Perhaps this little scene may have shown Gilbert where to look for the weapon of which he was in search. At any rate, from that day forth he never missed an opportunity of sneering at St. Michael's, its elaborate services, its guilds, its heterogeneous congregation, and the doctrines which he assumed to be promulgated from its pulpit. In this way he certainly managed to give Kitty a good deal of pain; but he might have known better than to imagine that such a device would cause her to shrink away from him. She was something of a zealot; like most women, she was intolerant of any form of faith save her own, but disposed to be indulgent towards indifference, especially towards the indifference of men. Gilbert's attitude had hitherto been indifferent, but not hostile, and she had secretly hoped that when he should be all her own she would be able to bring a beneficial influence to bear upon him; but if, as he now gave her to understand, he rejected not only Mr. Monckton's views, but Christianity itself, it clearly behoved her to put off no longer the work which seemed to be especially marked out for her. She felt herself on firmer ground here than on the quicksands of politics, and did not fear ultimate failure, because she was sure that Gilbert was noble, virtuous, and conscientious, and that his scepticism only arose from that lack of humility which was but natural in one of his vast intellectual capacity.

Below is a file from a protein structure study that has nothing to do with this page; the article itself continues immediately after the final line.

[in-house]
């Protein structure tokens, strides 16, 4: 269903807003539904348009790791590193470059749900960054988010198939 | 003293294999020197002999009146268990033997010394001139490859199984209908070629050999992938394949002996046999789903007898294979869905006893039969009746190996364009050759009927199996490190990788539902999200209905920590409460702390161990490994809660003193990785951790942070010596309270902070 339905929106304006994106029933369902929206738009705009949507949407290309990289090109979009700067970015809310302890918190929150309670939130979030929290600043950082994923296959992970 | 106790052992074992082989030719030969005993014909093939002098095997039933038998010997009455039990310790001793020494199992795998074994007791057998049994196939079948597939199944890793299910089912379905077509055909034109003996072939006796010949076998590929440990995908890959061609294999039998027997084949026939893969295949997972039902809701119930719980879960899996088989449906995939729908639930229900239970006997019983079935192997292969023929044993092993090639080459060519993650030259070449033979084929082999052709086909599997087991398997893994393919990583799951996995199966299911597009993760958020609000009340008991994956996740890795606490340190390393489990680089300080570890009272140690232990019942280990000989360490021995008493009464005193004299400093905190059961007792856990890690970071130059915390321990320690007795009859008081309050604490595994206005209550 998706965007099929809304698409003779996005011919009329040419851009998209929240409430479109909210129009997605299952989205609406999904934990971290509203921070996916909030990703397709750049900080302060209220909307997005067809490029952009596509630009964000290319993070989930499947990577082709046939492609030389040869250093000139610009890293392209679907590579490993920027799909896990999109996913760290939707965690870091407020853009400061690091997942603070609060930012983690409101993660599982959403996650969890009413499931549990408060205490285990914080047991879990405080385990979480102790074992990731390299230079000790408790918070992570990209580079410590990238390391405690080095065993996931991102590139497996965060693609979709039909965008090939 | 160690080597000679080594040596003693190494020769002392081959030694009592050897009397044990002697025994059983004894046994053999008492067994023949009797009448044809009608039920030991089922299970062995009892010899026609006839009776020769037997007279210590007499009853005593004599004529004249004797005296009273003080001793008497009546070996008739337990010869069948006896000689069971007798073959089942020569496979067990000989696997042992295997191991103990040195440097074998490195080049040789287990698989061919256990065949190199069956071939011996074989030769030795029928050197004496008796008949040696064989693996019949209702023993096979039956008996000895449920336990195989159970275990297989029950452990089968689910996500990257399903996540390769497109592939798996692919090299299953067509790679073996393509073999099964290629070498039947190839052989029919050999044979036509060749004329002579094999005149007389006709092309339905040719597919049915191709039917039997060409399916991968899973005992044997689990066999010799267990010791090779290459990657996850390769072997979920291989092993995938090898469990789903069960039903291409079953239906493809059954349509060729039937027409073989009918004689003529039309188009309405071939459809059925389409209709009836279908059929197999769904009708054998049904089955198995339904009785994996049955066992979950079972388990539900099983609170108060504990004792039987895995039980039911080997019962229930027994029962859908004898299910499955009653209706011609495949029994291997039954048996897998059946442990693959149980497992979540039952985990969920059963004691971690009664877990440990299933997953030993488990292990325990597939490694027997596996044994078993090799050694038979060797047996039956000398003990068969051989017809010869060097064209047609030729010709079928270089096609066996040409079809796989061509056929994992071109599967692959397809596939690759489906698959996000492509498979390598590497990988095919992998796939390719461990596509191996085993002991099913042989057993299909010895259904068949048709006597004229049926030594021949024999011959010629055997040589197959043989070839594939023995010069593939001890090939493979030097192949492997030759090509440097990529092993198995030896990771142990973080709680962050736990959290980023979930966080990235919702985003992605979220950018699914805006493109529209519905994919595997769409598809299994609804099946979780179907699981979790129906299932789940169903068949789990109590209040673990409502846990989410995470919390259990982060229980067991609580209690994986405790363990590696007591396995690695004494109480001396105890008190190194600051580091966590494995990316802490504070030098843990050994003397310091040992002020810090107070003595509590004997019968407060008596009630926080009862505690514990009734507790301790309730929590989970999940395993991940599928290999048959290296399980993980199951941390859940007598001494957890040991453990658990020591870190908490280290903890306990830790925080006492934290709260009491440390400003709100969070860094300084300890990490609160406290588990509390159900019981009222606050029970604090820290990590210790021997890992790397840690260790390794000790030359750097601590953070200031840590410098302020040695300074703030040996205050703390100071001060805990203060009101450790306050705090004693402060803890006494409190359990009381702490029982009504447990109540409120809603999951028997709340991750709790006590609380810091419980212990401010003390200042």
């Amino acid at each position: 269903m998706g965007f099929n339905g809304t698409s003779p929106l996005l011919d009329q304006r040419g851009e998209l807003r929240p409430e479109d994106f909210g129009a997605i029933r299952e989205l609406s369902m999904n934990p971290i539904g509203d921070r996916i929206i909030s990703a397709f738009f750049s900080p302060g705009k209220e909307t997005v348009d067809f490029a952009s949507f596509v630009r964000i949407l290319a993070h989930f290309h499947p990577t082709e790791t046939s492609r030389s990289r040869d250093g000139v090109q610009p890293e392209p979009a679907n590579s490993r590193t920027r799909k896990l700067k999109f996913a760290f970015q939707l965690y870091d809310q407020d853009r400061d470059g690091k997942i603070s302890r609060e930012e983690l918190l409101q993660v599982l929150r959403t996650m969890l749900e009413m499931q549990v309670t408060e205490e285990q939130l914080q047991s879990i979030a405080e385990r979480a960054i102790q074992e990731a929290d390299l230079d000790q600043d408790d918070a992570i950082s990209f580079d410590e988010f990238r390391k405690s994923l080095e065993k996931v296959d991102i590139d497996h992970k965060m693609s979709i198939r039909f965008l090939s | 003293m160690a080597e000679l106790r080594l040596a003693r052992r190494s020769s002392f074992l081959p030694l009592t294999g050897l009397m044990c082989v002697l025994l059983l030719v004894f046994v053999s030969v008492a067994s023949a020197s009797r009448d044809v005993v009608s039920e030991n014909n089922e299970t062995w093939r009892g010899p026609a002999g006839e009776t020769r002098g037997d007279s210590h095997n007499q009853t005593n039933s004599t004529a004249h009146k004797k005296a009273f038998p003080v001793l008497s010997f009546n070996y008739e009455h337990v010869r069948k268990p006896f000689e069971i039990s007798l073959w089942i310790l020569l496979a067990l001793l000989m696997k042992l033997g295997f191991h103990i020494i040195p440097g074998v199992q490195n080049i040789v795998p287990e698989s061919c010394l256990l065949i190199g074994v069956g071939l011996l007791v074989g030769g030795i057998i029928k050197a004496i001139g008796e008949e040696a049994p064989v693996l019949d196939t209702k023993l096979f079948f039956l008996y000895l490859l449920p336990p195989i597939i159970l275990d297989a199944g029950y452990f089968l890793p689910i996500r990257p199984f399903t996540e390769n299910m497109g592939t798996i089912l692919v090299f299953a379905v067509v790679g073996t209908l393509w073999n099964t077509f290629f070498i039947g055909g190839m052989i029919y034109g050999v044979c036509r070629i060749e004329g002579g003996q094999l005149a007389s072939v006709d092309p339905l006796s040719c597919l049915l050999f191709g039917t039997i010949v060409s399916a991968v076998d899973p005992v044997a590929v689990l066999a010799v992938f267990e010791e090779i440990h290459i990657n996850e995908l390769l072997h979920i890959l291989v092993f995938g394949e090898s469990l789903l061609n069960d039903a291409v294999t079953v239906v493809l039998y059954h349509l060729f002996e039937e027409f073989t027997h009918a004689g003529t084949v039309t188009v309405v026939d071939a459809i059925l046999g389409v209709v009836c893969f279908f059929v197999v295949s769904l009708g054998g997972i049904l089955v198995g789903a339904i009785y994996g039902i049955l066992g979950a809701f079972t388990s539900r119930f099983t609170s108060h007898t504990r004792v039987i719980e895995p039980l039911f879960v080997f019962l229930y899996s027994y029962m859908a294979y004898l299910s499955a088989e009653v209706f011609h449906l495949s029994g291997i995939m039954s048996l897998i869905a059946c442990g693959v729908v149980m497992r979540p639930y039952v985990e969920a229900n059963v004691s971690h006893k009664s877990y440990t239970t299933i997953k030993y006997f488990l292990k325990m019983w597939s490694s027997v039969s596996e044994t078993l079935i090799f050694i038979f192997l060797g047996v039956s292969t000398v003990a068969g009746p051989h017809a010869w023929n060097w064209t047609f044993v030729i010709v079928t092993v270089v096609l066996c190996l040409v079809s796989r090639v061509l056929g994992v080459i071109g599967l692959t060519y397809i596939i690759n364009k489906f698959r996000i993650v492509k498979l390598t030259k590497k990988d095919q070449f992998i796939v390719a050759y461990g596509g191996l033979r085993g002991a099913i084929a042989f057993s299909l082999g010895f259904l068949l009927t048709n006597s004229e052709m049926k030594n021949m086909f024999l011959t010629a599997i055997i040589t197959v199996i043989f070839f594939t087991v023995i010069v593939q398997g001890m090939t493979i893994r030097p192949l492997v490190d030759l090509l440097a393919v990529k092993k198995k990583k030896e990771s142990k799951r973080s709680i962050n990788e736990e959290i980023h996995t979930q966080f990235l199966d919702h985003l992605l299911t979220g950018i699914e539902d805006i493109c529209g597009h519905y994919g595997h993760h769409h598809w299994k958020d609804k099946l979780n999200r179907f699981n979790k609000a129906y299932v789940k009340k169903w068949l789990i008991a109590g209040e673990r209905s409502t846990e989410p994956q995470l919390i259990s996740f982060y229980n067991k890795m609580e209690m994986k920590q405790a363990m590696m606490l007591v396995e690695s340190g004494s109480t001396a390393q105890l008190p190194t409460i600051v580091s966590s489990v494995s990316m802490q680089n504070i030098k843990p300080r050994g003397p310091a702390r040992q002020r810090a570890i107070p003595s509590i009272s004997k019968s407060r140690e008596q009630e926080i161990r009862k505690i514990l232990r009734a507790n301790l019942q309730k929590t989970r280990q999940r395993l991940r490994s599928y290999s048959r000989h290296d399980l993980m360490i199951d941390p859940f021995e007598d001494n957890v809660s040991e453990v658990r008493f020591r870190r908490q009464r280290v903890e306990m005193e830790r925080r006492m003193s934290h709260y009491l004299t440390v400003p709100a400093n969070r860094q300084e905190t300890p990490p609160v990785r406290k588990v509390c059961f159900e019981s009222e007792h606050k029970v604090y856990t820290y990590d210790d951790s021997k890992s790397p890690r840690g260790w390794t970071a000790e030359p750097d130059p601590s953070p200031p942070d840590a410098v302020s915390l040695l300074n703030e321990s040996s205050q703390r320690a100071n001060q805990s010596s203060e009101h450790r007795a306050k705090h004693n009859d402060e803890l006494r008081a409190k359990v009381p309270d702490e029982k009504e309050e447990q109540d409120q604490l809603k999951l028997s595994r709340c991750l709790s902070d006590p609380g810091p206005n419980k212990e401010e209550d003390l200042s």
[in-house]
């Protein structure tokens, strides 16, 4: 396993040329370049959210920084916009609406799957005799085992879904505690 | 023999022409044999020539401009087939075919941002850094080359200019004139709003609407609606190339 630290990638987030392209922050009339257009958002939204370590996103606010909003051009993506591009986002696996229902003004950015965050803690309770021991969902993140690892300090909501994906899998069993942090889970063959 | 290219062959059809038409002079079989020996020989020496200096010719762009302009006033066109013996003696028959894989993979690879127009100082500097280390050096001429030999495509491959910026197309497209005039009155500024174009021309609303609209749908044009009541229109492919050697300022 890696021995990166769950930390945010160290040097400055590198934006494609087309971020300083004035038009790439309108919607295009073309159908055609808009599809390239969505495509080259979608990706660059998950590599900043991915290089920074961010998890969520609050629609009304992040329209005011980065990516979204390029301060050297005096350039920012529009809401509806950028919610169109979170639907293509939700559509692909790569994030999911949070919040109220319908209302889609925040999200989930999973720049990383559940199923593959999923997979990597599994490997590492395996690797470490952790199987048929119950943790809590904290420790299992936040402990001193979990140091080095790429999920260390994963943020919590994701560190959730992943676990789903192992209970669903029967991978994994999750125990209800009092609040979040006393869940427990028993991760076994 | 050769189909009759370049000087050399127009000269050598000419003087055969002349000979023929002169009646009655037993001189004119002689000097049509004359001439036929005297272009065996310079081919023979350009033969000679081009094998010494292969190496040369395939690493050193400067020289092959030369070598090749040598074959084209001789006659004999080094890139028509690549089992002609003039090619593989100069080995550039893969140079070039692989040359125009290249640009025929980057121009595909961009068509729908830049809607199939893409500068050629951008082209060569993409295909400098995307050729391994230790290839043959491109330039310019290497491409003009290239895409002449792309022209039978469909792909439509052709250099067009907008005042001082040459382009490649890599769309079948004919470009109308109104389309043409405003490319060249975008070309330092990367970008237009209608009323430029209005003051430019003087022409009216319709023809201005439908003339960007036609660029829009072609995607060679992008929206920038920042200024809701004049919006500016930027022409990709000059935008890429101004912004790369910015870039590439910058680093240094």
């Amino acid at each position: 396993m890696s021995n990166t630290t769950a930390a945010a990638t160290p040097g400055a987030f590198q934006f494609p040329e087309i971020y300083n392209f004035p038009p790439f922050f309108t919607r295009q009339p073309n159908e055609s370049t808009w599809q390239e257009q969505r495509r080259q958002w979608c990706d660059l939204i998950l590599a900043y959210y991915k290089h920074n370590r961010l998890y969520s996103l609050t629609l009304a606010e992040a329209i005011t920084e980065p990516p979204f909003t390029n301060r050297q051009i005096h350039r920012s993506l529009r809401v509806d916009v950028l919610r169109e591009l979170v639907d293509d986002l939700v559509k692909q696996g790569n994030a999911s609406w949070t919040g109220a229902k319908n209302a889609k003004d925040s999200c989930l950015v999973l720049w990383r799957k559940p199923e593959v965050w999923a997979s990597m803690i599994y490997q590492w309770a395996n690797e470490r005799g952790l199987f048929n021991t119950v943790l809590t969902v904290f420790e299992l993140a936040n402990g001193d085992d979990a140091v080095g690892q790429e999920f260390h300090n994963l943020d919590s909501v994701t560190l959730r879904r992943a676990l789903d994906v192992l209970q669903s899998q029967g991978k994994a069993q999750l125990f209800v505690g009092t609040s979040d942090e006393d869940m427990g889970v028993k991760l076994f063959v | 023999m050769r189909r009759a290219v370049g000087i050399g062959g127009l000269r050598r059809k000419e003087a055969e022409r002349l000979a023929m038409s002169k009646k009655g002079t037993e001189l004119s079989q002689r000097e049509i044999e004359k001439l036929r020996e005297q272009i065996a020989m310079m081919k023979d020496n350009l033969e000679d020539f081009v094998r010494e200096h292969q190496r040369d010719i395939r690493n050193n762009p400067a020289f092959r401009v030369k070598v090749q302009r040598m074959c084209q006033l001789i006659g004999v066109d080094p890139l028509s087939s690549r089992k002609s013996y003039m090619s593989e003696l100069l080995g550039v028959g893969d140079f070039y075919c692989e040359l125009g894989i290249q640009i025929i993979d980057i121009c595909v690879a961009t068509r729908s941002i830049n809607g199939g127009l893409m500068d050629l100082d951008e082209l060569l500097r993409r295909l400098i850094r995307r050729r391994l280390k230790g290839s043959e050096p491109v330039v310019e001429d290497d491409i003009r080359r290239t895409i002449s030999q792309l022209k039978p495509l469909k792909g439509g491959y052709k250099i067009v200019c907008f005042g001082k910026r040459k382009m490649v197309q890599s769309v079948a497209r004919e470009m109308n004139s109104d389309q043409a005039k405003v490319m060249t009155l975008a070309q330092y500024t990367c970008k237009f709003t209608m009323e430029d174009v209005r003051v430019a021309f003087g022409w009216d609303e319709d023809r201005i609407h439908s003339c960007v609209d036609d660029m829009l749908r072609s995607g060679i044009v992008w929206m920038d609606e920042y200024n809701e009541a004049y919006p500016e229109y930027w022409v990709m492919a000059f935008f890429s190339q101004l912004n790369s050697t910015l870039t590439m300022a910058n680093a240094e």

Thus began a theological contest of

hated leaving home; the admiral had caught a cold in his head, and his wife could not trust him to take care of himself if he were left alone; so they gladly accepted Miss Huntley's offer of a bedroom in Park Lane for Kitty. Kitty herself was delighted at the prospect of this outing until she discovered that, for some reason or other, Gilbert was opposed to her taking part in it. He suggested that it might be disagreeable for her to stay in the house of a lady with whom she was not acquainted, and who was not always polite to strangers; he alleged that nothing but a sense of fraternal duty induced him to undertake what was sure to be a tiring and tedious expedition. The truth was that he objected, partly because he had of late taken to objecting to everything that Kitty wished to do, and partly because he dreaded the conclusions which Brian might draw from watching him and Beatrice and Kitty together. And yet, Heaven knows that Brian's eyes were not over quick at discovering infamy.